The humble is an appliance that few of us are truly passionate about. They’re expected to come into our lives and serve faithfully, with a minimum of fuss. In the good old days, it was common for a machine to last for well over 20 years, and in doing so ingratiate itself with its masters. Sadly now while the simple mechanical parts may still be serviceable, the electronics behind the scenes can tend to fail. This is a Russian story (Google Translate link) about giving a new brain to an old friend.

The machine in question is known as an Oriole, and had served long and hard. Logic chips and entire controllers had been replaced, but were continuing to fail. Instead, a replacement was designed to keep the machine operational for some time yet. Rather than relying on recreating the full feature set of the machine it was decided to eliminate certain things for simplicity. Settings for different fabric types or wash modes were eliminated, which is an easy choice if like most people all your washes are done in the same mode anyway. A water level sensor was found to be no longer functioning properly and was simpler to eliminate than repair.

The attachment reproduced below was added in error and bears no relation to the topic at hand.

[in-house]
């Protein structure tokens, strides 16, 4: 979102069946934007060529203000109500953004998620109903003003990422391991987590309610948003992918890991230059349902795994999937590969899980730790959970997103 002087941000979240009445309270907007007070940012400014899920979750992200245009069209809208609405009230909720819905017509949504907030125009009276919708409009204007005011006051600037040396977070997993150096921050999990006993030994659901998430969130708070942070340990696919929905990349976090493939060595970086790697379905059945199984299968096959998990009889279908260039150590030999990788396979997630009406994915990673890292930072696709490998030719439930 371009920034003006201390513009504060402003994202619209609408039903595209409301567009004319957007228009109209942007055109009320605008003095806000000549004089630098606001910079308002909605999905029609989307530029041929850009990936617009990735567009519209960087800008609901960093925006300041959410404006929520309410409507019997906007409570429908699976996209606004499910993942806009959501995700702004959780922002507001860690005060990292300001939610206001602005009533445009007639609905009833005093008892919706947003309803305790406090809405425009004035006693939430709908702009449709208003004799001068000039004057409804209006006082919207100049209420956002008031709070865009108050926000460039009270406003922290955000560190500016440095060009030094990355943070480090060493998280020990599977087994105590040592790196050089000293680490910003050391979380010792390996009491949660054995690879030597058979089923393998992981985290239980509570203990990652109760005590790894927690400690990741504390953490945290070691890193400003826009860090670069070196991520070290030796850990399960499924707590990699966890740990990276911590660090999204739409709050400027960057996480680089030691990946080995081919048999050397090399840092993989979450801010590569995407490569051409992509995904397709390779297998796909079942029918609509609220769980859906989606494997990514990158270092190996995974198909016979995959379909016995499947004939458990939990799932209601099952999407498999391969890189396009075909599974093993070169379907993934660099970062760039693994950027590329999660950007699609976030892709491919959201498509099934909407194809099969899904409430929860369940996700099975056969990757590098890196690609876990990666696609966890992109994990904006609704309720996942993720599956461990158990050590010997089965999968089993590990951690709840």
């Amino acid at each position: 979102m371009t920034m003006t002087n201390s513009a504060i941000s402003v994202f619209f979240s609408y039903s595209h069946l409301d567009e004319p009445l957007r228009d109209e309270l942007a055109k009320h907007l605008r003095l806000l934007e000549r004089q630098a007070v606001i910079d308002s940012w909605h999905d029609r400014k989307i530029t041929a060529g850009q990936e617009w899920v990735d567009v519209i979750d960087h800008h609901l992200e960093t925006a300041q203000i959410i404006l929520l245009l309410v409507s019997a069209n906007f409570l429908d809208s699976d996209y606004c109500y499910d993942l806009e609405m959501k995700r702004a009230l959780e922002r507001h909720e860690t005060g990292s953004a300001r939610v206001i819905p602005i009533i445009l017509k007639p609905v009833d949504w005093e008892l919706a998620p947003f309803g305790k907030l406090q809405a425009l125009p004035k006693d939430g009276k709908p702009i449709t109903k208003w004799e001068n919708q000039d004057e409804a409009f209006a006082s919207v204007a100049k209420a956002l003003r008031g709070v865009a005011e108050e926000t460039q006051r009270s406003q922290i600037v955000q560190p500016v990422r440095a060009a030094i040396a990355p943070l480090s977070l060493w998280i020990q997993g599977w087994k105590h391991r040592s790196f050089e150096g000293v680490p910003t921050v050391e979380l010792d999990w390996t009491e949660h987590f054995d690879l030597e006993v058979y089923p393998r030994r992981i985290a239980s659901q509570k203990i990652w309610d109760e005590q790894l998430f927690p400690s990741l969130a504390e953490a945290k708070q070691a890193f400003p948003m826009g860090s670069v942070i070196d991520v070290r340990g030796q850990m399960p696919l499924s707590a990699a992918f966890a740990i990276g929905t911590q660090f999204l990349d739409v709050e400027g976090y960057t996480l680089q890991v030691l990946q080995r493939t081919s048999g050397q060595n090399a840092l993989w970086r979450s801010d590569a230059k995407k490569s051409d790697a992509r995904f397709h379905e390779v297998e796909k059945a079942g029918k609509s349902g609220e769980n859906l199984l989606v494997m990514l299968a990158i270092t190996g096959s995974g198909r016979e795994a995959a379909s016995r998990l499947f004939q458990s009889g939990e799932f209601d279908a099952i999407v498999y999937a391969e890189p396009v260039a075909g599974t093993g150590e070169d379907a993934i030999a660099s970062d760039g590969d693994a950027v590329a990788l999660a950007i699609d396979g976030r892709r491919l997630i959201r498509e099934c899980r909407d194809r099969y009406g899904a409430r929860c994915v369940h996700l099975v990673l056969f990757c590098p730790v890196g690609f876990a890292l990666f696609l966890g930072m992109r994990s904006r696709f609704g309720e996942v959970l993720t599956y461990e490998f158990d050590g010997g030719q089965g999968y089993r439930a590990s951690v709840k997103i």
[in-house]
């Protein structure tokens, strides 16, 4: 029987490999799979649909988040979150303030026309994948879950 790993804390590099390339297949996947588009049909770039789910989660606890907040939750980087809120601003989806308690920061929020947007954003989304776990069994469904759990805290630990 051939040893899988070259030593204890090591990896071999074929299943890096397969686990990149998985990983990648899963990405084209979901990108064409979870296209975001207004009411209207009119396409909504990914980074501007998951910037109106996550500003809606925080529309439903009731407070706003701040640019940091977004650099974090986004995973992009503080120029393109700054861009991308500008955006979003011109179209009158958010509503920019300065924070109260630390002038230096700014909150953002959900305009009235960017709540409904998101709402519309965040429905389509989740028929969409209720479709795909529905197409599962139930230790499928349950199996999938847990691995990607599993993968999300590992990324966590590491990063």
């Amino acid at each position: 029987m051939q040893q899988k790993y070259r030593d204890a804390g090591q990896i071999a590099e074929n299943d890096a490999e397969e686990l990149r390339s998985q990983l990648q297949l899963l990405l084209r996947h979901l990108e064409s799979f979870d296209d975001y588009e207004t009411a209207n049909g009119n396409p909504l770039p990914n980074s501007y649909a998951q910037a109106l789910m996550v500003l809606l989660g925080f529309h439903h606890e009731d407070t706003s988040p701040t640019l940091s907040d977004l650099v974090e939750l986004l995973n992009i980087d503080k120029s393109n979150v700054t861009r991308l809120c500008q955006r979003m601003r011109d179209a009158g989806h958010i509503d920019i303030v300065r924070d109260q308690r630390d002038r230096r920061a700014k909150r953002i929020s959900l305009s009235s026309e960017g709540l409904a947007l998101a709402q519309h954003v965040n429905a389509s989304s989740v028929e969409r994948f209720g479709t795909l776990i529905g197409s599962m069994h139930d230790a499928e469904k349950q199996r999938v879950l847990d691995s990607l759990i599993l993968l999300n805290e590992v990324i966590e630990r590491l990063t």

The brain is a PIC microcontroller, with an ESP12 acting as a webserver for monitoring and control. Additionally, a glass lens was taken from some former medical equipment and neatly installed in the control panel of the machine before an OLED display, giving the machine far more feedback than before. Control is still done with the machine’s original buttons. Temperature sensors were added as well to allow the machine to shut itself down in the event of an overheating problem. It’s all tied together on what looks to be a classic single-sided homebrew PCB.

It’s a great project that shows it’s easy to bring electronic might to bear on vintage mechanical hardware, with great results. A washing machine lives to see another day, another load – and the landfill remains just that much lighter, to boot.

We’ve seen controller builds for old washing machines before, too – like replacing mechanical control with an Arduino.

[Thanks to Tirotron for sending this in!]



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